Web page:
• At least you were spared the expletives when I got my finger stuck in the armour at one point!

  • Alcohol... and fainting! @RitaEgan

  • @MaggieEliana there’s a little more detail on some of the plants on the news story from when the garden opened, http://news.bbc.co.uk/1/hi/wales/7631249.stm

  • @SophieG Great question - I can't answer it! I think I've read suggestions that those showing the whole of someone's head could be about such problems, but then there's the question of where the seat of consciousness was supposed to be. Not everyone answered 'the brain'; it could be the heart, the breath, the diaphragm area (in ancient Greek called the...

  • My gran, born 1888, used to say “You’ve got to eat your peck of dirt before you die”, @RandalOulton - which made me even more determined not to eat dirt on my food!

  • by the way, since I wrote this course, I've become obsessed with 'Nydia the blind flower girl of Pompeii' - a fictional character, who appears in the novel The Last Days of Pompeii - to the extent that I have a chapter about her in a book due to come out in 2021; if you want a bit more about her, read the novel (free online) or look at...

  • yes we have!

  • Hmm, Metrodora in English... that could be a problem. There's some useful information about her in a PhD thesis you can download on...

  • There are plenty of stories from different ancient cultures about babies being suckled by animals - e.g. Romulus and Remus and the wolf - and often these involve them imbibing qualities, like strength, from the animal @CynthiaBurton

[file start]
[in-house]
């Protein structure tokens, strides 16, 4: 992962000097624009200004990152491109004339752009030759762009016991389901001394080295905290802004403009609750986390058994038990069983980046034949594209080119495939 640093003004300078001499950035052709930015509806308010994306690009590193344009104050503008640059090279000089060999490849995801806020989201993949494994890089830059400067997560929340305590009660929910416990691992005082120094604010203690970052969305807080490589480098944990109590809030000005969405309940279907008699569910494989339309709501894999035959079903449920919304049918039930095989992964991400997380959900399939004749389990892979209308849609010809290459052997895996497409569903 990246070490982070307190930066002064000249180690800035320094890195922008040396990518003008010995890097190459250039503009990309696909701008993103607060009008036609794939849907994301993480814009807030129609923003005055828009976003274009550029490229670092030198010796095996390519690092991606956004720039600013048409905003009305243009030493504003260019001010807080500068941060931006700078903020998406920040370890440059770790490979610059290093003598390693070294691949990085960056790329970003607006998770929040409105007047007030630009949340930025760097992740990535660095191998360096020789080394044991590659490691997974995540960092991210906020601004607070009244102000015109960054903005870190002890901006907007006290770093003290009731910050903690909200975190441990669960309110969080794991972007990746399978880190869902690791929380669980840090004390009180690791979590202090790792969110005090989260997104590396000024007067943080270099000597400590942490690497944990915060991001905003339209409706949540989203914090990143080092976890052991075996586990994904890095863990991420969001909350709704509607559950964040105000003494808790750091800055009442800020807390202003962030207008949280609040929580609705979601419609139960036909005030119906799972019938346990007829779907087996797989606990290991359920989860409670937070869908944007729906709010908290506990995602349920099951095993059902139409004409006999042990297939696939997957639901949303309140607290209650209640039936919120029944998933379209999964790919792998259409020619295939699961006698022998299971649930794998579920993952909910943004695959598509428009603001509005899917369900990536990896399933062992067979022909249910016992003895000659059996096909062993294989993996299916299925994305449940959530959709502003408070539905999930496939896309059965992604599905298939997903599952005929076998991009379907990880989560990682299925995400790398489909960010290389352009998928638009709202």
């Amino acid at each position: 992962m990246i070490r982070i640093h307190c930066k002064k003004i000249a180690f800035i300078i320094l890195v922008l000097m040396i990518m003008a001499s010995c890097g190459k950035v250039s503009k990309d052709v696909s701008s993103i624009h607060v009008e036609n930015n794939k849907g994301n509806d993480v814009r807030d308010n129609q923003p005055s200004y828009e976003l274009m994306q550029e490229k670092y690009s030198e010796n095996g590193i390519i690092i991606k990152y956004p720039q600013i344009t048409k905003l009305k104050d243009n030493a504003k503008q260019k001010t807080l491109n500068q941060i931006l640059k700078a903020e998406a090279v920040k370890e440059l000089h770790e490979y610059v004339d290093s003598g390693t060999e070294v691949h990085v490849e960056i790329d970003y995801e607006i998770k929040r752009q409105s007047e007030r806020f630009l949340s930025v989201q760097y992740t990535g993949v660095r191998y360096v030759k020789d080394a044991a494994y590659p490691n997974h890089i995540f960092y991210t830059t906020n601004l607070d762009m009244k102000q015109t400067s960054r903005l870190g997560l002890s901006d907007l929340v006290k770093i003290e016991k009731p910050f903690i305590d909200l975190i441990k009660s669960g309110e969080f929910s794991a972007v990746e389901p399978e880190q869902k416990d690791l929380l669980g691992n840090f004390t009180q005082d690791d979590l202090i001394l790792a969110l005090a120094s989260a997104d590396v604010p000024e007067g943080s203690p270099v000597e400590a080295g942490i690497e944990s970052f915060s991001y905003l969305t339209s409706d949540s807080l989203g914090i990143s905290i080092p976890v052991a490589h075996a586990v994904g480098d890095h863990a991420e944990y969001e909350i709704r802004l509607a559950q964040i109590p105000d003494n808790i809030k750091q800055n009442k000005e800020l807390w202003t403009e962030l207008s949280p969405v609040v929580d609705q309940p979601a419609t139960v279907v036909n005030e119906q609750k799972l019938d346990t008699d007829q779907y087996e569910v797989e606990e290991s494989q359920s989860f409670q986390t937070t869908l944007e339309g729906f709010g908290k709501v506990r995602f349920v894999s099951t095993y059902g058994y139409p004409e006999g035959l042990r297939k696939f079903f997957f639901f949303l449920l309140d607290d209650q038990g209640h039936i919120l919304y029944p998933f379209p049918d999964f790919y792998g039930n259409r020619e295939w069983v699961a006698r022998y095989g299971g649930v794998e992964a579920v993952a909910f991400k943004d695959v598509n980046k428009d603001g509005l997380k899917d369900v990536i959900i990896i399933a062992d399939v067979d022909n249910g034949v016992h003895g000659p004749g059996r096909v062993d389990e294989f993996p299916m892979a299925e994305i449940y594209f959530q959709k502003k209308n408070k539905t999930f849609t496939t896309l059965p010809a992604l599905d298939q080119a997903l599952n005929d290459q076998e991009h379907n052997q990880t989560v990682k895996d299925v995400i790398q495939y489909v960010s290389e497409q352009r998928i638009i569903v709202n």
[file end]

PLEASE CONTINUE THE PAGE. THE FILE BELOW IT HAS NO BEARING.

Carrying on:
• That's very interesting about botulism - thanks for the links!

  • Miscarriage is one potential source of knowledge, sadly.

  • We look at this in week 6

  • I hope you and your students find lots of interest - due to lockdown we have more than the usual number of school and university students here.

  • You haven’t missed it! Very interesting topic and you may be interested in the book Right Hand, Left Hand, which includes a website for all the footnotes which the book couldn’t include, http://www.righthandlefthand.com/

  • lovely film - my favourite moment was that first little tinkly music box playing of 'You are my sunshine'... And I loved the version of English which reminded me of Russell Hoban's post-apocalyptic novel 'Riddley Walker'

  • It's easy to get to Ostia from Rome by public transport - highly recommended!

  • The story is even worse than just abandoning the babies - it's about throwing them off the mountain if they were considered 'not worth the rearing'. However archaeological excavations show no evidence -https://www.abc.net.au/news/2007-12-11/study-finds-no-evidence-of-discarded-spartan-babies/983848

  • Well, it's partly that a drunken nurse is likely to neglect the child - by 'overlaying' it (https://pubmed.ncbi.nlm.nih.gov/25115673/) or just by sleeping off the alcohol and not paying attention. But also, as they believed the liver made blood out of food, and that milk is a form of blood, they would logically connect what the wet nurse eats and drinks with...

  • thank you for the recommendations - especially Richard Lehman!

  • @KarynDon Yes, everyone knew what 'stay at home' meant (well, except for Dominic Cummings) but the replacement slogan 'stay alert' doesn't seem to be understood at all.

  • Me too